at org.apache.hadoop.util.ReflectionUtils.setConf(ReflectionUtils.java:73)
        at org.apache.hadoop.util.ReflectionUtils.newInstance(ReflectionUtils.java:133)
        at org.apache.hadoop.hive.metastore.RawStoreProxy.<init>(RawStoreProxy.java:60)
        at org.apache.hadoop.hive.metastore.RawStoreProxy.getProxy(RawStoreProxy.java:69)
        at org.apache.hadoop.hive.metastore.HiveMetaStore$HMSHandler.newRawStore(HiveMetaStore.java:682)
        at org.apache.hadoop.hive.metastore.HiveMetaStore$HMSHandler.getMS(HiveMetaStore.java:660)
        at org.apache.hadoop.hive.metastore.HiveMetaStore$HMSHandler.createDefaultDB(HiveMetaStore.java:713)
        at org.apache.hadoop.hive.metastore.HiveMetaStore$HMSHandler.init(HiveMetaStore.java:508)
        at org.apache.hadoop.hive.metastore.HiveMetaStore$HMSHandler.<init>(HiveMetaStore.java:461)
        at org.apache.hive.service.auth.HiveAuthFactory.<init>(HiveAuthFactory.java:118)
        at org.apache.hive.service.cli.thrift.ThriftBinaryCLIService.run(ThriftBinaryCLIService.java:58)
        at java.lang.Thread.run(Thread.java:745)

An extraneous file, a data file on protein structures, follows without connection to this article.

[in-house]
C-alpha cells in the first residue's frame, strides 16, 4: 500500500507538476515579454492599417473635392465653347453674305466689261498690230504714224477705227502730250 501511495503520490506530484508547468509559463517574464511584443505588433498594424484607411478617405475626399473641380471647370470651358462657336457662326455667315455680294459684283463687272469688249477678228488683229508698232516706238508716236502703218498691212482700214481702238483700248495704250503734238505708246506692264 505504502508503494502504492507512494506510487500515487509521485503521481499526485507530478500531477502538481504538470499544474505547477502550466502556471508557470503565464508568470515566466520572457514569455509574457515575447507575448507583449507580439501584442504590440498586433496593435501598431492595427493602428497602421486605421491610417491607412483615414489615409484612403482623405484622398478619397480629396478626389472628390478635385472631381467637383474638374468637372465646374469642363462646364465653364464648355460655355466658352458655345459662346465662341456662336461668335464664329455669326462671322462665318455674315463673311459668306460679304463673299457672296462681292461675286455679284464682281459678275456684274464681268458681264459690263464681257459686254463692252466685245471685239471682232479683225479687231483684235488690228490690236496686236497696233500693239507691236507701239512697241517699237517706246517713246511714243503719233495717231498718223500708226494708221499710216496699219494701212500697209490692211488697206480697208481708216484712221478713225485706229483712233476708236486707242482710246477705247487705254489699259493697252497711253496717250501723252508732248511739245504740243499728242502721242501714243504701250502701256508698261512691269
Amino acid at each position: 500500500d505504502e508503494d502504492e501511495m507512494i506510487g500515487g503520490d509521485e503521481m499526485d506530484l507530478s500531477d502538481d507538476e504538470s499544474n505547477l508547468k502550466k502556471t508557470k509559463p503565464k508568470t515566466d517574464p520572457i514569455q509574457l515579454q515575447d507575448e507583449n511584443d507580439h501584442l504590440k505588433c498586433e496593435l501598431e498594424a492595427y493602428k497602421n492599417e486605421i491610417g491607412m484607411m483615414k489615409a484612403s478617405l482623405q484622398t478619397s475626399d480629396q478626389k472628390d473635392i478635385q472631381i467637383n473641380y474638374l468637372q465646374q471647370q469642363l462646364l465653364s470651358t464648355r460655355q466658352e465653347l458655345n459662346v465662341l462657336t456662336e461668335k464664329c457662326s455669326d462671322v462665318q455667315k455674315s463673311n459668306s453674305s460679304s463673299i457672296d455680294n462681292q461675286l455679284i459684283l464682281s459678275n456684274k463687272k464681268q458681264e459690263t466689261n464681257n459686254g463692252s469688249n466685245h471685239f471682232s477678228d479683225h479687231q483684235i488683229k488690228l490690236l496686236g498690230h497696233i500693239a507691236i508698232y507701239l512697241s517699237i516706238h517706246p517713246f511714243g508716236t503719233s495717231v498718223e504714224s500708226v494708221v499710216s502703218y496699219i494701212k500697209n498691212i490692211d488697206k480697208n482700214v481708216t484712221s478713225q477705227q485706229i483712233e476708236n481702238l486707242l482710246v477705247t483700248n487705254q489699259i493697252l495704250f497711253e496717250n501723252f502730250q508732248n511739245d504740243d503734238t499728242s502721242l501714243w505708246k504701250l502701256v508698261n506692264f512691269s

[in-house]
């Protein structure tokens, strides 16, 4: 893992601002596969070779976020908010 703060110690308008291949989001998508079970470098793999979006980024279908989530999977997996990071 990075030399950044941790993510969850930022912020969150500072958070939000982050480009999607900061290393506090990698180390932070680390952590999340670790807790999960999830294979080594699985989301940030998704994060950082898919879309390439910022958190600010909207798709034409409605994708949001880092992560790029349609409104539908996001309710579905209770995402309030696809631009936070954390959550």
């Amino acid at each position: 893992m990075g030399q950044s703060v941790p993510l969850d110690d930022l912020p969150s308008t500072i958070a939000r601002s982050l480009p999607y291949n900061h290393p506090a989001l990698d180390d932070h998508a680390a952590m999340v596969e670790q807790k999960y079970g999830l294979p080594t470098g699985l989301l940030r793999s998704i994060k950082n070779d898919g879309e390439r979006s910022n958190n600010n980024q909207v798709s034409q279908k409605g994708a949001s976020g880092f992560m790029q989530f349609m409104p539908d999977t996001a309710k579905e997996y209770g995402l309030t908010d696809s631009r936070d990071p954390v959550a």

Caused by: ERROR 42X05: Table/View 'DBS' does not exist.
        at org.apache.derby.iapi.error.StandardException.newException(Unknown Source)
        at org.apache.derby.iapi.error.StandardException.newException(Unknown Source)
        at org.apache.derby.impl.sql.compile.FromBaseTable.bindTableDescriptor(Unknown Source)
        at org.apache.derby.impl.sql.compile.FromBaseTable.bindNonVTITables(Unknown Source)
        at org.apache.derby.impl.sql.compile.FromList.bindTables(Unknown Source)
        at org.apache.derby.impl.sql.compile.SelectNode.bindNonVTITables(Unknown Source)
        at org.apache.derby.impl.sql.compile.DMLStatementNode.bindTables(Unknown Source)
        at org.apache.derby.impl.sql.compile.DMLStatementNode.bind(Unknown Source)
        at org.apache.derby.impl.sql.compile.CursorNode.bindStatement(Unknown Source)
        at org.apache.derby.impl.sql.GenericStatement.prepMinion(Unknown Source)
        at org.apache.derby.impl.sql.GenericStatement.prepare(Unknown Source)
        at org.apache.derby.impl.sql.conn.GenericLanguageConnectionContext.prepareInternalStatement(Unknown Source)
        ... 29 more

If you look closely at the stacktrace, you will notice that HiveServer2 was trying to access Derby database for those tables and hence failed with error. This does not make sense because:

1. The backend database was configured to use MySQL, not Derby
2. The database access should happen at HiveMetaStore service, not HiveServer2